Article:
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Calculate Wall Frame Quantities

Calculate Wall Frame Quantities


G’day, welcome back to Buildsum and This time i want to go through the process of Calculating the materials for your wall frames So as you can, see here I’ve got a typical floor plan, with the dimensions provided and Really, what you, want to do is for every wall frame you actually Want to go through and calculate every wall frame individually i mean there are, some quick tricks that you could, do but Yeah, it’s a little bit more accurate if you do every wall frame individually so obviously that’s going to be a long Process it’s not just gonna take a couple of minutes it’s going to be quite detailed So what i want to, do i’m just going to go, through this example i’m only Going to concentrate on two wall frames so This, one here which has just got all studs there’s no openings or anything in it and This, wall here which obviously there’s a window opening in that wall so You know once i’ve done that you could then go through and calculate the rest of the wall frames and as you see there’s a little bit of work in it So I’ve got Wall 1 down here no studs sorry, no window and wall 2 has got a windows So the first thing, we need to work out is our plates top and bottom plate and simply they are just that however long, your wall is So, what I’ve, also done Before i started i’ve actually gone through and identified How, long i’m gonna, make, my, walls or where i’m going to join them and quite commonly, you’ll try and join on in an intersection Just an easy place to join them or if you can’t do it on intersection Like, down here i’ve just nominated a spot just away, from the window. In the other wall So i can just easily, but the two wall plates together Okay, so i’ve already i’ve worked out roughly, where i’m going to join my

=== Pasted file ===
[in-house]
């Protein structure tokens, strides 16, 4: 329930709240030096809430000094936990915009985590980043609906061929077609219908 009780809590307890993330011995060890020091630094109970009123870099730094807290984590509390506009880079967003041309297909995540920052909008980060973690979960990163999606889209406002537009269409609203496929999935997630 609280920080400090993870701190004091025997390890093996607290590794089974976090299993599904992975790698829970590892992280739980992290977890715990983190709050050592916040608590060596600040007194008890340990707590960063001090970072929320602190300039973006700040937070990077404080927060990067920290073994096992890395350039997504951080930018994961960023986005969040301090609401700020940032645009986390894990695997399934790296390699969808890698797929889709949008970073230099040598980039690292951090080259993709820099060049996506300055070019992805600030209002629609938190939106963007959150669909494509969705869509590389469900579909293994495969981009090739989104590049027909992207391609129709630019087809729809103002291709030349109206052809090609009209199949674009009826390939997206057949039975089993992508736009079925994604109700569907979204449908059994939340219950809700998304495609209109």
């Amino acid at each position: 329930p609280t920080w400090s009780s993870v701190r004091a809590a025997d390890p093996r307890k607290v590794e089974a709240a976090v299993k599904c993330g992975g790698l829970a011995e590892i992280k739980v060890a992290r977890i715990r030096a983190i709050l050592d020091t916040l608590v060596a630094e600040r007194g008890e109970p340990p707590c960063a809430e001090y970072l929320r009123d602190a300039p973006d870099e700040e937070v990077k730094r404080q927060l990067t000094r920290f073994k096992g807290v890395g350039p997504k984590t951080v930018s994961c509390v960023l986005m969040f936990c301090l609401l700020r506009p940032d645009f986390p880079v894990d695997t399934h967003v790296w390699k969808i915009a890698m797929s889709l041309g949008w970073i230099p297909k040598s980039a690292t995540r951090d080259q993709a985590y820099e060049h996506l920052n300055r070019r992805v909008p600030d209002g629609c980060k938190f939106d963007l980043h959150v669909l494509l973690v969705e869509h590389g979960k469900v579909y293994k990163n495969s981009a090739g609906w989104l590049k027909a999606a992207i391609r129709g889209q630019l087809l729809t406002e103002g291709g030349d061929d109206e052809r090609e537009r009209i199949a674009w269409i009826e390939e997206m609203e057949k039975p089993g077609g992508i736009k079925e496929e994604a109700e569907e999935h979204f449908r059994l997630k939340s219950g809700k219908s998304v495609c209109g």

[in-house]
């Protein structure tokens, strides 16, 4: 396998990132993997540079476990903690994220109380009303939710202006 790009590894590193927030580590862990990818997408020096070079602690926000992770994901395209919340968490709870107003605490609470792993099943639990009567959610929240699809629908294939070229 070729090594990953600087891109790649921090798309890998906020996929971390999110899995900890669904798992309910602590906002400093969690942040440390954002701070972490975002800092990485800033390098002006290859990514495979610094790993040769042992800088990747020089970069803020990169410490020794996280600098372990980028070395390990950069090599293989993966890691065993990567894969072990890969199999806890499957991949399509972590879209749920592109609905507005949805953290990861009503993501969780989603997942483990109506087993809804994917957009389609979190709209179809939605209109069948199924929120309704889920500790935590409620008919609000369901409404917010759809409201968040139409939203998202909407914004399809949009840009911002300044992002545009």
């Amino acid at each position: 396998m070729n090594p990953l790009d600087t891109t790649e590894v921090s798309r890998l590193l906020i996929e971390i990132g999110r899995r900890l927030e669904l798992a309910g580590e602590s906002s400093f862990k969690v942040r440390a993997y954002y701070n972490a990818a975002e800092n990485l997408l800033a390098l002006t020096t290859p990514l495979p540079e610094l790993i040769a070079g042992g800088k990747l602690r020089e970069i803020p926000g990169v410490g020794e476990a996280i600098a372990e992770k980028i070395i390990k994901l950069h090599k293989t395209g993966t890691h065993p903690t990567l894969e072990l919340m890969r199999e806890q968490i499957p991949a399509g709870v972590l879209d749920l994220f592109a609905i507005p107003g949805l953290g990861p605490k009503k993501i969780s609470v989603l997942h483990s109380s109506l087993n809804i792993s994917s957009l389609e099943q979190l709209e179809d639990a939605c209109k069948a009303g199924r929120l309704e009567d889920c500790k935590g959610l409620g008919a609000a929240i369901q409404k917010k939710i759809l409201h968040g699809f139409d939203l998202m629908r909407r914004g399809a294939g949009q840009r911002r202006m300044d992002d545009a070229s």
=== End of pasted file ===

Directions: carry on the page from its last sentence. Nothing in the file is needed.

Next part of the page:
Wall plate so the first thing the plates. Length of the wall and obviously one plate at the bottom of the wall one plate at the top of the wall so for Wall 1 It’s 3.410m long Obviously i’m just going to order two at 3.6 rpunding that up to the next orderable length and Wall 2 3.640 long I’m gonna order 2 at 3.9 okay, so That’s the wall plates so it’s pretty easy So the next one and even easier than that is the noggins and For the walls that I’ve got a window Because you don’t have noggins running through the middle of your window Then the timber that would have been used for your noggins drops down and becomes your window sill Okay, so as i said their noggin sills and door trimmers if you’ve got a Door in the wall that the material that we’re allowing, would just get lifted up to the top of the doorway So, that’s just easy, that’s simply the length of the wall Okay, our noggins are supposed to be in at every 1350 on 1.350 m up the wall so for walls up to 2.7m high One row of noggins is fine For anything, above 2.7 you’d have to add in two rows of noggins and so you’d have to allow that row of noggins twice But this wall we’ve only got 2.4 m ceilings so we only need one row of noggins Again, pretty similar to our plates We just put the length of the wall in now, some people would say, well why Not just allow our three lengths for their plates which in a lot of cases you could, do However in noggins don’t have to be the same size as your framing material, your studs, they can be narrower So in some cases just better to separate that out Alright, but it’s not that uncommon quite common to just allow our three plate lengths till there for your noggins as, well Alright, so there’s our horizontal members their plates in our noggins and our sill and door trimmers, now let’s have a look at our studs Okay, so for our studs the formula is the length of the wall divided by our stud spacing,(600 or 450 )plus one Because when we divide wall by stud spacing, we’re actually working at the spaces in between and Then if the wall has any intersections or any walls butting into it we need to allow another stud for each intersection because, we have double studs wherever the walls intersect so for wall 1 1.340 meters long divided by 600 our start spacing that gives you 5. something studs Now obviously you can’t have our point of a stud so we have to round that up to 6 studs Then, we add the one for the end and with Wall 1 there’s no Walls that butt into it anyway it actually butts into this wall so there’s no Intersection so we end up with 7 studs and that means We would order 7 studs at 2.4 all right we’ve got a 2.4m wall height our studs will be slightly shorter than that, okay That i’ve got another video on that and i’ll put a link in the description But for an orderable length you’d have to order 2.4 for wall 2 all right 3.640 m long divided by 600 again that gives you around 5. something studs So you’re, gonna Say 6 studs For that part of the equation plus our 1 that gives you 7 and then with Wall two you have this wall here it butts in there and This wall here it butts in there so, we have 2 intersections So our 7 plus 2 gives us 9 studs so 9 at 2.4 for our studs So they’re just our common studs the other studs, we have to worry, about or what are our Jamb studs and Again, I’ve doing the Jamb studs separately because Commonly they’re, not the same size as our standard Common studs they could be, if we’re using 35mm Common studs our jamb studs might be 45mm Thick And as a general rule, again, two per window for every window You’d put in 2, just allow to jamb studs If that window, was say wider than 2.4m i would probably, allow 4 Jamb Studs All right and the wider the opening gets the more Jamb studs you are going to have to allow By the time you get up to have until they are three and four then you’ve probably Have to do a little bit more research in the timber framing guide to see just how. Many Jamb studs you would actually need So as a general rule for any window Opening that’s sort of less than 2.4m just to lay out two Jamb Studs per window So obviously with wall one there’s no window. So there’s no jamb studs wall 2, one window so 2jamb studs and they’re going to be the same length even though they’re going